► Resource the planning system so that it is fit for purpose.

Long term actions:-

► Conduct a comprehensive review of Green Belt planning policy.

► Ensure land value capture delivers a competitive return to a willing seller.

► Improve the minerals planning policy.

CLA President Mark Bridgeman said:- "We have a fantastic opportunity to simplify the planning system and unlock a new wave of investment in the countryside. Planning reform can be an important ingredient to boost economic development in rural areas and help the recovery. Rural office locations may become more attractive in the light of the Coronavirus experience; if that is the case, the planning system needs to be able to respond quickly to emerging demand. In the short term, local planning authorities may want to free up vacant office and commercial space for new uses (such as for residential, affordable and sheltered housing). Again, this requires a flexible and fast-planning process. Unfortunately, the archaic laws that determine what and where we can build have held back economic development in rural areas. Now is the time for change."

Mr Bridgeman added:- "Planning reform is one of the five key pillars that make up part of the CLA's Rural Powerhouse campaign which aims to unleash the potential of the rural economy, by closing the rural productivity gap and transforming the lives of millions of people who live and work in the countryside. It is clear that an efficient, effective and proportionate planning system is a key component to an economic recovery. But we have a planning system that is complex, costly and riddled with delays. It needed reform before the Covid-19 crisis hit and is now more important than ever. It is crucial that rural areas are not left behind when the Government reviews the system."

Read the policy document in full here.

CLA encourages farming community to embrace Farm Safety Week

THE CLA is encouraging the farming community to get behind Farm Safety Week; an initiative that recognises the real dangers of working in the industry and the importance of looking after their physical and mental wellbeing. Farm Safety Week, which returns for the eighth year and takes place from 20 July 2020 to 24 July 2020, will demonstrate the impacts Covid-19 has had on the industry and the support available to farmers. It will also highlight the positive moves to changing the poor safety record and introducing some exciting new innovations in technology to help us all farm safer. Farm Safety Week is an initiative led by the Farm Safety Foundation and supported by the Farm Safety Partnerships, the Health and Safety Executive, Health and Safety Executive for Northern Ireland and the Health and Safety Authority, Ireland. For more information on Farm Safety Week, visit:- YellowWellies.Org.  CLA Deputy President Mark Tufnell said:- "We are proud to support the annual Farm Safety Week campaign. This has been a particularly challenging 2020 for all of us. However, over the past few months, farmers have been recognised as key workers that play an essential role in producing food for the country. Whilst other businesses ground to a halt, farming continued to face challenges brought on by Covid-19 such as dealing with a significant shortfall in seasonal workers to help pick fruit and vegetables during harvest as well as the varying weather conditions. Agriculture may have the poorest safety record of any occupation in the UK but there are signs that this is improving and we want to be part of this change. It's in all our interest to take safety seriously. Farm Safety Week may be 1 week in the year, but the Farm Safety Foundation is working all year round to educate, engage and communicate strong and relatable farm safety messages and deliver this change."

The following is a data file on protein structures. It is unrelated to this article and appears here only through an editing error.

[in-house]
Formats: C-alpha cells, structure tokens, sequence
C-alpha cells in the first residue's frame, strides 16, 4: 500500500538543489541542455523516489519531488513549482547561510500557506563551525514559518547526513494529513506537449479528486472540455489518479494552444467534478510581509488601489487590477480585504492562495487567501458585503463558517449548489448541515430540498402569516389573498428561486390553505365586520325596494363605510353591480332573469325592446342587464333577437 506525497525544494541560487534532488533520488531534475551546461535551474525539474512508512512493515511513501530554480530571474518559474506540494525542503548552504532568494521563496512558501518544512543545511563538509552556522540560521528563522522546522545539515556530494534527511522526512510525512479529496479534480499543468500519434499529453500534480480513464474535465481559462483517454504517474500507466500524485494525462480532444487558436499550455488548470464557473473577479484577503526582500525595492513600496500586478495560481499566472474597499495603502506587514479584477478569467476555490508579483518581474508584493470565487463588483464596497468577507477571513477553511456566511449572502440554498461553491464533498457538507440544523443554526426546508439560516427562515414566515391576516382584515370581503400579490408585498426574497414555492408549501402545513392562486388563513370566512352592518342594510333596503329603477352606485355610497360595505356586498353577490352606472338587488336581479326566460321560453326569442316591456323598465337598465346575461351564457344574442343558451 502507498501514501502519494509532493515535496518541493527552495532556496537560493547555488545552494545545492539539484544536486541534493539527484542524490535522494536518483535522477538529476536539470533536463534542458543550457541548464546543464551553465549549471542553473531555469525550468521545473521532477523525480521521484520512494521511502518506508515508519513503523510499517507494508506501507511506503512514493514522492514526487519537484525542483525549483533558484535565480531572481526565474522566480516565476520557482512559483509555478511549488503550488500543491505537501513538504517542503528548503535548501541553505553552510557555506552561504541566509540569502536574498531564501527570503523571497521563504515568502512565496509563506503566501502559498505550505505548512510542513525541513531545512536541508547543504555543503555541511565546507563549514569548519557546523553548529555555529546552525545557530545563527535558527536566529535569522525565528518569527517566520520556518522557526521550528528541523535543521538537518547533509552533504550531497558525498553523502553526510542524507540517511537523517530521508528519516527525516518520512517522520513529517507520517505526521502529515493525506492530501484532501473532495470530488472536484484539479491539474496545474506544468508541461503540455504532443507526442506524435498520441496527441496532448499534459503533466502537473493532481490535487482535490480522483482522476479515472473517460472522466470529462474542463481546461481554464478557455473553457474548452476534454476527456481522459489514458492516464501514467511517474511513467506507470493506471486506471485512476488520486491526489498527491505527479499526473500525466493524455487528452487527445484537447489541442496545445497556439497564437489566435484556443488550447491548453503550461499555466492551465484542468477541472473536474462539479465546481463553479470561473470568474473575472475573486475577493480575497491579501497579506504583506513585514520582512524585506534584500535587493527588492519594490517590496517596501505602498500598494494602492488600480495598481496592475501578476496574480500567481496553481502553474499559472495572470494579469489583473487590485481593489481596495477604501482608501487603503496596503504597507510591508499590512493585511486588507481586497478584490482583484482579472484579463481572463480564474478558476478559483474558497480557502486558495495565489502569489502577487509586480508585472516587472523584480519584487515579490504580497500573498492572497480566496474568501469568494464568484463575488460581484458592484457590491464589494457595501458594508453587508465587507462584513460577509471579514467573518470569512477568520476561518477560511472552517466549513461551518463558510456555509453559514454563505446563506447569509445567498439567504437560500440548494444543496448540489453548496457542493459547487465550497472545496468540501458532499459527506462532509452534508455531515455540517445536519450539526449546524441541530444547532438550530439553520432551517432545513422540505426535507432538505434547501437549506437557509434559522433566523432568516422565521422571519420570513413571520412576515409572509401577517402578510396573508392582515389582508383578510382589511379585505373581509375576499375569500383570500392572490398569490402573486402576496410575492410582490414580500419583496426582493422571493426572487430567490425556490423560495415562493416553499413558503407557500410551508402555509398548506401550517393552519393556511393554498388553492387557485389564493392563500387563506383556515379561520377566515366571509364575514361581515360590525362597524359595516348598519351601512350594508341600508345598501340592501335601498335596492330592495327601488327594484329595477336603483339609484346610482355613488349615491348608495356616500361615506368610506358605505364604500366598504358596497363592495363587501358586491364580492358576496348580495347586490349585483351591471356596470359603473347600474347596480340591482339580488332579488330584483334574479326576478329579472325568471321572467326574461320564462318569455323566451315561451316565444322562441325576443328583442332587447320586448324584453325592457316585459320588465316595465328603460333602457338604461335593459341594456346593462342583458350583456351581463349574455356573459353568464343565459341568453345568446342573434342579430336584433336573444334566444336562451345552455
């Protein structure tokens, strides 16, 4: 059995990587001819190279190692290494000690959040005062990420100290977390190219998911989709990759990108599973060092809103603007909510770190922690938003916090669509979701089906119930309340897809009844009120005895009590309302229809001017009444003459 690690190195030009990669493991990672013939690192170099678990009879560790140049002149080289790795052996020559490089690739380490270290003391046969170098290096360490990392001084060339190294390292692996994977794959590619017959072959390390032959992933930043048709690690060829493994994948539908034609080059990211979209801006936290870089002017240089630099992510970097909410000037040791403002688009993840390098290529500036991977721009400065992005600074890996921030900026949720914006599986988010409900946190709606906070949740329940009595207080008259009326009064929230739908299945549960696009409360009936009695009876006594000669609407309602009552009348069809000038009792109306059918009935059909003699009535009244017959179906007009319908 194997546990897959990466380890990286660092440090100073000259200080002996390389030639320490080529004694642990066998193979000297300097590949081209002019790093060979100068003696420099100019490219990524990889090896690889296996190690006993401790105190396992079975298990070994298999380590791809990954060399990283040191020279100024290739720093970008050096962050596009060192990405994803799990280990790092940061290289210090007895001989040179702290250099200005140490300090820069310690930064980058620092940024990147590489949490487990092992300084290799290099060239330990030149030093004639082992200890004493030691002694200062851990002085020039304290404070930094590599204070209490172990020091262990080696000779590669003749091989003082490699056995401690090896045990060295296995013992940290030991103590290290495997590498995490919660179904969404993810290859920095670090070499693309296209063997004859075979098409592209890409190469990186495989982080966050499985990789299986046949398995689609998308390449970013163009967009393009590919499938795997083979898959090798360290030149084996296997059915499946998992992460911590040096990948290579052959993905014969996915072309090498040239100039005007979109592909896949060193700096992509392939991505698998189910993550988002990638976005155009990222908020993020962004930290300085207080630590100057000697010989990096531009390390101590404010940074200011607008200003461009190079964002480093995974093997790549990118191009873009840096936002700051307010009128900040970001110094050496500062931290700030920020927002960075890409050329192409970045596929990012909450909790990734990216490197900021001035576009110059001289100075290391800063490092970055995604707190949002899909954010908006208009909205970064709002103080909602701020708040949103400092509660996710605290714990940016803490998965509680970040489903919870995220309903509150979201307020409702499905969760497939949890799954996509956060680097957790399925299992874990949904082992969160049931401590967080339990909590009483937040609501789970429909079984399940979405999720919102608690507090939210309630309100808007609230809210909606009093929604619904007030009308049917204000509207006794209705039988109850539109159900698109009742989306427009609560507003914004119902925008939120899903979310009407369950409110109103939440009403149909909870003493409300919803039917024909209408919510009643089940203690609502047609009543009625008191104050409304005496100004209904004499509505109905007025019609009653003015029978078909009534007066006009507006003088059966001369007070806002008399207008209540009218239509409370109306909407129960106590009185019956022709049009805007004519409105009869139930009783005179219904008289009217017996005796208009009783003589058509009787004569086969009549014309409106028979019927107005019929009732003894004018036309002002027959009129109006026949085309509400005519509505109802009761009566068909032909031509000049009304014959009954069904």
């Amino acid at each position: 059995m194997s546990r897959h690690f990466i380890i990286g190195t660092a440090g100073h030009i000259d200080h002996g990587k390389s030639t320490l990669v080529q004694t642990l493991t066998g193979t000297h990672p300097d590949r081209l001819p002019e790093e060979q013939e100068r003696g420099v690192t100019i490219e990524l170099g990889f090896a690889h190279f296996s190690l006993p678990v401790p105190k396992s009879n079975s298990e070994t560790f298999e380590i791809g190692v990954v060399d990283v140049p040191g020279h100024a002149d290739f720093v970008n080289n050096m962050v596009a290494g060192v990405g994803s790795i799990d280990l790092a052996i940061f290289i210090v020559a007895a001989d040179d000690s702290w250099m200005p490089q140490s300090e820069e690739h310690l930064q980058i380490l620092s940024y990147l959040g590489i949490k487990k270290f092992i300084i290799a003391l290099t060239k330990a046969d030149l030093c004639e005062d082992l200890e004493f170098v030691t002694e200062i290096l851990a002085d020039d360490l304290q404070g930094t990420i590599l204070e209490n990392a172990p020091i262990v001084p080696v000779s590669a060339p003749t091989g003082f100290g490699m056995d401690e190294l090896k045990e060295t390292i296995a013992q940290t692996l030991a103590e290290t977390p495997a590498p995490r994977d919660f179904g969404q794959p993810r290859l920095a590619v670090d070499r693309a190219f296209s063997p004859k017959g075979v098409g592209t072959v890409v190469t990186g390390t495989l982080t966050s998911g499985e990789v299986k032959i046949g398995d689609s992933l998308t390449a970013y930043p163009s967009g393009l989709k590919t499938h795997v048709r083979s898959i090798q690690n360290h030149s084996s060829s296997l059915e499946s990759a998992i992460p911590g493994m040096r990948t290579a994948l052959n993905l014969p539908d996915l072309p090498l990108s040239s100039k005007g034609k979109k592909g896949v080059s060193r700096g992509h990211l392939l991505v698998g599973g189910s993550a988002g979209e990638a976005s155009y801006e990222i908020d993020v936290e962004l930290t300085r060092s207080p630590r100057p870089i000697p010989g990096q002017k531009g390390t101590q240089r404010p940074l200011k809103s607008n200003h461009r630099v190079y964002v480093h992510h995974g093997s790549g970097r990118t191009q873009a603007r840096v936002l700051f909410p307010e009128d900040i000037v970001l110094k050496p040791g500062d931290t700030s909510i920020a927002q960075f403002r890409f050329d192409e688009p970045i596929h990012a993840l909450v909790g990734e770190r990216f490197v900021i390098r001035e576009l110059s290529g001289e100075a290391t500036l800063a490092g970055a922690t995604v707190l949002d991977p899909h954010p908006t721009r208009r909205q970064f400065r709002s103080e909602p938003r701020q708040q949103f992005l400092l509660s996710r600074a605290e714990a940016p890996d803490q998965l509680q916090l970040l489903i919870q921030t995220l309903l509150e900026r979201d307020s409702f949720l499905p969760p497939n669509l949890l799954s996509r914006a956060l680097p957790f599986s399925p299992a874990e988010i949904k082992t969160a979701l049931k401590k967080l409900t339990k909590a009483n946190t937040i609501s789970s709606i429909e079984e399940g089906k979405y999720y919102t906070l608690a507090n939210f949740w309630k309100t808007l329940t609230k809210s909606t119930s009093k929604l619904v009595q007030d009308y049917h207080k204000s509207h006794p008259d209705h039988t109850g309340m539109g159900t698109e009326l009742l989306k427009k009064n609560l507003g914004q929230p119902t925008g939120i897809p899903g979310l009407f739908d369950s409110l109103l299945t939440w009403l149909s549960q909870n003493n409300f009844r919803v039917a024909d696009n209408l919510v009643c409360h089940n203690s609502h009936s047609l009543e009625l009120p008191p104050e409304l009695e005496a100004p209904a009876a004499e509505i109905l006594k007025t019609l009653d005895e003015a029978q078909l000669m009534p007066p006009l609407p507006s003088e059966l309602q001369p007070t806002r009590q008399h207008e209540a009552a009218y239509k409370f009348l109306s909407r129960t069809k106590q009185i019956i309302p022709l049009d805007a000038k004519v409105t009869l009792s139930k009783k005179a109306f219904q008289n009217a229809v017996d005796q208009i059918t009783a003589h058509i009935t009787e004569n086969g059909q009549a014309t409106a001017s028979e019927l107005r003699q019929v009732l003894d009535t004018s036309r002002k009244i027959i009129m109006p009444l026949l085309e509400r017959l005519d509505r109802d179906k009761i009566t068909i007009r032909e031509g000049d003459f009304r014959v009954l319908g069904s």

LGA and UKSSD launch 'Sustainable Development Guide' for Councils

THE Local Government Association and the UK Stakeholders for Sustainable Development have launched a guide to help Councils engage with the United Nations Sustainable Development Goals (SDGs) at a time when many are starting to re-think the role of local Government in leading places and empowering people. The UN's 2030 Agenda and the SDGs, adopted by all UN member states, are an urgent call for action by all countries to end poverty and other deprivations to improve health and education, reduce inequality, and spur economic growth; all while tackling climate change. The LGA, which represents Councils in England and Wales, said that if they are to be attained, then local action by Councils will be crucial and must be better funded and supported by national Government. This joint guide with UKSSD reinforces the need for coherent decision-making between all levels of Government at a time of growing consensus regarding the importance of an economically and environmentally sustainable recovery.